Author: Stephanie Kuehnert
Description: Kara hasn't been back to Oak Park since the end of junior year, when a heroin overdose nearly killed her and sirens heralded her exit. Four years later, she returns to face the music. Her life changed forever back in high school: her family disintegrated, she ran around with a whole new crowd of friends, she partied a little too hard, and she fell in love with gorgeous bad-boy Adrian, who left her to die that day in Scoville Park....

Amid the music, the booze, the drugs, and the drama, her friends filled a notebook with heartbreakingly honest confessions of the moments that defined and shattered their young lives. Now, finally, Kara is ready to write her own.

~~~

This is an amazing novel that I highly recommend! Read my review of it here.

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Monday, August 16, 2010

My Monday Mailbox & Music Machine (Aug 16/10)

Mailbox

Given

Fade by Lisa McMann

Review

The Eternal Ones by Kirsten Miller
Low Red Moon by Caitlin R. Kiernan
The Julian Game by Adele Griffin
Finding Family by Tonya Bolden
Blood Feud by Alyxandra Harvey
Where the Truth Lies by Jessica Warman
The Other Countess by Eve Edwards
Frostbite by Richelle Mead
Shadow Kiss by Richelle Mead
Prada and Prejudice by Mandy Hubbard

Wow, it's been awhile since I have received so many to review. I look forward to them!

~~~

Music Machine

Title: No Playboy
Artist/Band: Nine Muses
Language: Korean
My Thoughts: A new group has debuted yet again. But the unique part is that the members are much older compared to other music groups. But they show great talent despite their age and I am addicted to this song at the moment.


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E. Van Lowe: I'm smart!

E. Van Lowe, Author of Never Slow Dance with a Zombie

I'm Smart!

In the iconic film, The Godfather Part II, when Fredo Corleone is confronted by his kid brother, and mafia chief, Michael, for going out on his own, Fredo lashes out.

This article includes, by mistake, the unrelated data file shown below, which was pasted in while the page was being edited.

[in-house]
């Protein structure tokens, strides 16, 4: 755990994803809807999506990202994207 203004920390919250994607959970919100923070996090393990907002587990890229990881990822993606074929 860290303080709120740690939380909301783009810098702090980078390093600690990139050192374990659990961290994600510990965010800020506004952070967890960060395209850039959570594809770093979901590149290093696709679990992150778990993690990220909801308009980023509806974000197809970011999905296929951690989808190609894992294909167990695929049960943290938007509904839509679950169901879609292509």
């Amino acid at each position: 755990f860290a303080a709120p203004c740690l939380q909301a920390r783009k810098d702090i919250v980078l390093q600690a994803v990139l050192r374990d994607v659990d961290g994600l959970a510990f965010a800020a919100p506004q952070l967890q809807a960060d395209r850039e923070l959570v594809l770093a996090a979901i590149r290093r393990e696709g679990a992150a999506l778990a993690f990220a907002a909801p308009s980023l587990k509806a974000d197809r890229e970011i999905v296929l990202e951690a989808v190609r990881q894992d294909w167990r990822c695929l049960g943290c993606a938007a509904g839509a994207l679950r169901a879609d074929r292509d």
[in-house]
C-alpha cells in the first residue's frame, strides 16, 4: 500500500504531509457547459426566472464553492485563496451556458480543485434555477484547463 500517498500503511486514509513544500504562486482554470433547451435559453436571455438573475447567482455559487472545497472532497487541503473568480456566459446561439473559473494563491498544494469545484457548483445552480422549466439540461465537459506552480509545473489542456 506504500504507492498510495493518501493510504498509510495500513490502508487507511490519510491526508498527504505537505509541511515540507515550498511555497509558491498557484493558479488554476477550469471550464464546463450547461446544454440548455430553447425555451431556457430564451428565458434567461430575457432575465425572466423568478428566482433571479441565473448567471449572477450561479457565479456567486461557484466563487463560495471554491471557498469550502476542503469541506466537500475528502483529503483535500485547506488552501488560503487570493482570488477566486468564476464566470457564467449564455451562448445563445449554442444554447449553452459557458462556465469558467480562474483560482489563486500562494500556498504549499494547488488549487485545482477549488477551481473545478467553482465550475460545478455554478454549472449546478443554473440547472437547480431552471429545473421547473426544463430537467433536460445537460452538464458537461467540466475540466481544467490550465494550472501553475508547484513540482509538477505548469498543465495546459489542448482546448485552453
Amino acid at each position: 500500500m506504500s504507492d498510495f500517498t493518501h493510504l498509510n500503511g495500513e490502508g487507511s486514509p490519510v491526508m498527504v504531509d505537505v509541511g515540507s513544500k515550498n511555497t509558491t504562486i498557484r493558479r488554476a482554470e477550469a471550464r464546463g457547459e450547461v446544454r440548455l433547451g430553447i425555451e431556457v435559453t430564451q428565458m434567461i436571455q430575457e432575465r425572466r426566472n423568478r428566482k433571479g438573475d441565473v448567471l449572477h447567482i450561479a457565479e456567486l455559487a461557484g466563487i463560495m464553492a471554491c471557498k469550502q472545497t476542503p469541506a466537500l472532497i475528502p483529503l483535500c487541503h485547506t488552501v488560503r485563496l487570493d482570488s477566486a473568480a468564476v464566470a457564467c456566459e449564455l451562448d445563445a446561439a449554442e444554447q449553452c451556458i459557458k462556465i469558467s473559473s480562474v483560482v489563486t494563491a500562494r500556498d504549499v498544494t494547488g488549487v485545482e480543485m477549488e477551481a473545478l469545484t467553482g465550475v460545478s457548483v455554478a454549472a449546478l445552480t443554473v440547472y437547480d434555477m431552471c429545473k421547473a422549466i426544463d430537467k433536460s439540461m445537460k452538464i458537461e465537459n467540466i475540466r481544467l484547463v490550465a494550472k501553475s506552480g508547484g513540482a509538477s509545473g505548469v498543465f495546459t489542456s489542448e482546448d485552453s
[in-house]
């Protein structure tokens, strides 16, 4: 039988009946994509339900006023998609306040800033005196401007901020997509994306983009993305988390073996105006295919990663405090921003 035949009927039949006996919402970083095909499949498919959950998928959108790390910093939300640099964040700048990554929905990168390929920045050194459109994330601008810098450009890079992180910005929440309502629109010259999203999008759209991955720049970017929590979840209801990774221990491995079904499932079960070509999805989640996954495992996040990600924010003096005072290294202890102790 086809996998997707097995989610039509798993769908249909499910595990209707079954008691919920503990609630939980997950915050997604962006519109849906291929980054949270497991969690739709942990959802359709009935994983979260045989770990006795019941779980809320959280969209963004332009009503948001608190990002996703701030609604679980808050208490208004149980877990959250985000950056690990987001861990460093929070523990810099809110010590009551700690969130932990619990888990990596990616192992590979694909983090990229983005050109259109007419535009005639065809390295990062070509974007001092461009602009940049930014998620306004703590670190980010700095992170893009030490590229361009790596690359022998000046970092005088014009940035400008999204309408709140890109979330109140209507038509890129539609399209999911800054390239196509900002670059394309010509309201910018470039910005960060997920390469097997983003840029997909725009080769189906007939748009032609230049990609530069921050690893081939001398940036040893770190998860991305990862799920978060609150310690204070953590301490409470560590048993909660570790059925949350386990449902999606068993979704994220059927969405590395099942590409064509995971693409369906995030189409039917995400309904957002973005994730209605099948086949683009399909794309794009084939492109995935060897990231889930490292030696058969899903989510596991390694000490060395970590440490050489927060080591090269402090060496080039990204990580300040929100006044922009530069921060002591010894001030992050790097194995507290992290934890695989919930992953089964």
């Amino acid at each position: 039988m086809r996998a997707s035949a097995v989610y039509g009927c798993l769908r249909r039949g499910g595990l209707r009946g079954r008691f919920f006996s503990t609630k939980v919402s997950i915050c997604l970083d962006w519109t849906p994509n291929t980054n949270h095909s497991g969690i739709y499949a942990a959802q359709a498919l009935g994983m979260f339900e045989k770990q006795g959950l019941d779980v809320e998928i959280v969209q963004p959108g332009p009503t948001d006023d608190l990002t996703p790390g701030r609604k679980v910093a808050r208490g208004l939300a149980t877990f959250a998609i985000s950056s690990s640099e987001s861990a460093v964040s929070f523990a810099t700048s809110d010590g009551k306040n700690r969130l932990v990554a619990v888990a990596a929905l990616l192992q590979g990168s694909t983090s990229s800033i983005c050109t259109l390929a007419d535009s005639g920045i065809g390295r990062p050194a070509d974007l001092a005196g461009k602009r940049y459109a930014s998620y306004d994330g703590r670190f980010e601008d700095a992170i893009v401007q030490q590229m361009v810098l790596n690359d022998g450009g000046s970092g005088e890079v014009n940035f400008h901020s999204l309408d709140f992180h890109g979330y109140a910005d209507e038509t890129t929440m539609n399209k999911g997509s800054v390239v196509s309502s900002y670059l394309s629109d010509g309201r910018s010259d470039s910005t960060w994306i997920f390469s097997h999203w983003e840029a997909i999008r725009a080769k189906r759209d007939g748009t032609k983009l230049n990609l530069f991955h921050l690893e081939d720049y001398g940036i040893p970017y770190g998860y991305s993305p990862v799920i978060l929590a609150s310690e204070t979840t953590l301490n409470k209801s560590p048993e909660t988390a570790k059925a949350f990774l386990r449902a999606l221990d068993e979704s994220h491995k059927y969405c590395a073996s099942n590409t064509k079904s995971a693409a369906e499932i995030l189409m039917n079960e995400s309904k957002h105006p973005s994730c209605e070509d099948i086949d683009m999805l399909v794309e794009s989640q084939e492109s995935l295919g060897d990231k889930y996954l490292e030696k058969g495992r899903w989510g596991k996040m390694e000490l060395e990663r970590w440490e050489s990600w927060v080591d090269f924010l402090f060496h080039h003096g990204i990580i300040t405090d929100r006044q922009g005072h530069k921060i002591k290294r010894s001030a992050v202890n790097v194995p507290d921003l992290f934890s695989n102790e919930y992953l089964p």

"I'm your older brother, Mike, and I was stepped over!"
"That's the way pop wanted it," Michael cooly replies.
"It ain't the way I wanted it!" Fredo decries. "I'm smart! Not like everybody says..."

Of course, everyone in the audience knew, Fredo was an idiot.

Back when I was in high school in the inner city, being smart was not a badge of honor--not if you wanted to be hip, and cool, and in. Back then, intelligence was a curse. Somehow my peers had rigged it that being smart was a sign of weakness. And because I was smart, and had dreams, but still wanted to be accepted, I became a Fredo.

In elementary school I was quick to raise my hand, happily answering all my teacher's questions. But by the time I was in the seventh grade, amidst taunts of "teacher's pet," and "brown nose," my hand steadily came down.

By the ninth grade, knowing many of the answers and just sitting there was getting old. So, I did something to keep myself entertained, and (hopefully) to step up my popularity--I became a wise-ass. Now, when my hand went up in class, you could feel the energy in the room shift. Small smiles and giddy looks appeared on the faces of my classmates as they wondered "what the heck is he going to say now."

When my geometry teachers was explaining a tangent, my hand shot up:
"Yes, Mr. Van Lowe?"
"What does a piece of fruit, shaped like an orange, have to do with geometry?" I asked, my voice indignant. Yes, I know it was juvenile (I was fourteen), but it got the desired effect. Laughter all around. Of course, it meant detention for me (since I'd been warned several times about my answers), but it was worth it. I was welcomed into the bad boys, the jocks, the hip kids. Everyone thought I was so funny.

The toughest part of this charade is that I still had to get good grades, or I was going to get killed at home. When my teachers handed back my test papers, I would look at them, and then crumple them into a ball. Sometimes I'd glance at my classmates with a twinkle in my eye and say: "I got a ten. I was shooting for a zero, but I got my name right." More laughter. Everyone assumed I was failing--which I wasn't.

There was a gorgeous girl in my history class named Beverly. Beverly was late for class every day, and she was so ditzy. I usually don't go for the dumb type, but when Beverly wore tight skirts to school, she got my fourteen year-old juices flowing. I wanted to hang out with her. But talking to Beverly was like talking to a brick. She was that dense. Still, I dreamed of Beverly being my girlfriend.